Society is and always will be diverse. And that’s the ultimate truth, even if we skip cringe-inducing metaphors that depict each candidate as a unique snowflake (which we will). So, how do you promote this type of attitude? How will you show that diversity truly makes a massive difference? Start by learning how to write inclusive job ads.
An efficient, unbiased recruitment strategy is your best ally, and carefully composed roles and responsibilities are your most reliable tools. Now, get ready to learn a few simple recruiting and linguistic styles and approaches that will help you attract and hire more diverse people and build up a healthy, heterogeneous environment.
What is an inclusive job description?
There are a few secret ingredients to make any job description clear, engaging, and objective. It all starts with the right job title that shows what the role will actually look like. But there are also some key points to keep in mind when it comes to promoting diversity and inclusion. So, yes – you can take good care of these essential aspects through your postings.
Here’s the basic definition we’re bound to mention: an inclusive JD communicates the company’s genuine commitment to attract and retain a diverse pool of talents. Its aim is to allow potential hires to envision a successful career within a specific firm. Or, in much more simple terms – this type of job ad includes everyone and excludes no one.
A sneak peek into a successful future: Why is inclusive hiring important?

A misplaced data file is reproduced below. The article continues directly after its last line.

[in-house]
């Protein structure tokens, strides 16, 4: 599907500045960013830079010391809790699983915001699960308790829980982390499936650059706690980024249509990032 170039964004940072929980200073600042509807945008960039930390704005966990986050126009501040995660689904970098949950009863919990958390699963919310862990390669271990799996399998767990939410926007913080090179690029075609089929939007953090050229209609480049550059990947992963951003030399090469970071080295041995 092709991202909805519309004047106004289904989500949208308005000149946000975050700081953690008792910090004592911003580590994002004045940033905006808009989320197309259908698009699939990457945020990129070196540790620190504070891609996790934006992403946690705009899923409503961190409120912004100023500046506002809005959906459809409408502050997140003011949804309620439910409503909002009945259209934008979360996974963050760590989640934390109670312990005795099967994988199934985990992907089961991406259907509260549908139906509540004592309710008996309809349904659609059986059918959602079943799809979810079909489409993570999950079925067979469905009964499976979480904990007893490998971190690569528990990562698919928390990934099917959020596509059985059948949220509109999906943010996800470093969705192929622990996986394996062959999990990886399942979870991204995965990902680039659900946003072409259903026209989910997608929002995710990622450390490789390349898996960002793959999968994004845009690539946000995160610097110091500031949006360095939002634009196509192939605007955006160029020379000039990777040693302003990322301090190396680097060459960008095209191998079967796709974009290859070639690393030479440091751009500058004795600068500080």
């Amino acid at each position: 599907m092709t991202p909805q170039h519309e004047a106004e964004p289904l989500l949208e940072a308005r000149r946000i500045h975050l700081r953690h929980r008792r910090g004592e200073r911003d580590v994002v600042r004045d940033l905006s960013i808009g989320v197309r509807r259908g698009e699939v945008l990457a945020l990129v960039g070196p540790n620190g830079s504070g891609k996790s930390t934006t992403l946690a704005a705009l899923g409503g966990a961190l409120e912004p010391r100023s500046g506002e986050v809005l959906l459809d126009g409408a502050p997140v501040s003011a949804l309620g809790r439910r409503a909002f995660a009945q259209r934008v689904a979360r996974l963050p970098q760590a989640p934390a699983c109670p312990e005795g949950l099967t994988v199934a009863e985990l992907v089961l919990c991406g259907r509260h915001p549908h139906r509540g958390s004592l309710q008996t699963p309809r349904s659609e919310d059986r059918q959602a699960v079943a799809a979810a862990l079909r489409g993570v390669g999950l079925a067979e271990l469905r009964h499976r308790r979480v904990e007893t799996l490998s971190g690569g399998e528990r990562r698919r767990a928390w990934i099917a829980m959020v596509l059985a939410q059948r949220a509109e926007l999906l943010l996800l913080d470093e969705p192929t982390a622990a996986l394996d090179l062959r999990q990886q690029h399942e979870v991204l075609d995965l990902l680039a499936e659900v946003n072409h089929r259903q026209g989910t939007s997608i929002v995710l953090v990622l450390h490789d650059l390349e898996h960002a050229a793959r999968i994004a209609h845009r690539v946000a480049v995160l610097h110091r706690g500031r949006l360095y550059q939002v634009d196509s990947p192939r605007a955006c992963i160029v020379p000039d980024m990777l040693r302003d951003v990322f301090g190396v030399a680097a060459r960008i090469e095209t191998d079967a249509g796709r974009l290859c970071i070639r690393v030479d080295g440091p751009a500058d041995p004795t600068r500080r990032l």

Writing and distributing an inclusive job posting can start a chain reaction – and lead to amazing results! Still, it’s only the beginning of a fantastic journey, so you will have to deal with other parts of your hiring process & make them better. How to do so?
Once you’re clear regarding your hiring needs and have outlined a fail-proof strategy, make sure to remove all bias from your resume screening, interviews, and all communication. Because what follows is worthy of every extra effort you’ve invested! Here’s what you can count on:
- Improved recruitment processes,
- Increased motivation and productivity,
- Stronger company culture,
- Better employee experience and engagement,
- More unique ideas and new approaches,
- Enhanced results and quick problem-solving,
Finally, your company will be recognized as an employer every job seeker will gladly meet and recommend. So, as turning candidates into brand ambassadors is the ultimate goal, promoting diversity through your actions, online presence, and inclusive job advertisement is the best possible way to reach it.
5 simple tips on how to write an inclusive job ad
So, how do you write an inclusive job ad? Well, there are a few ingredients you must add. And quite a few recipes for a disaster you can easily avoid. First, set up clear goals and make a strategy that will lead you toward them. Then, mind the language, be flexible, amplify your knowledge (and your employees’ awareness), and make sure you’re not excluding any individuals or groups from your pool. Now, let’s start from the beginning.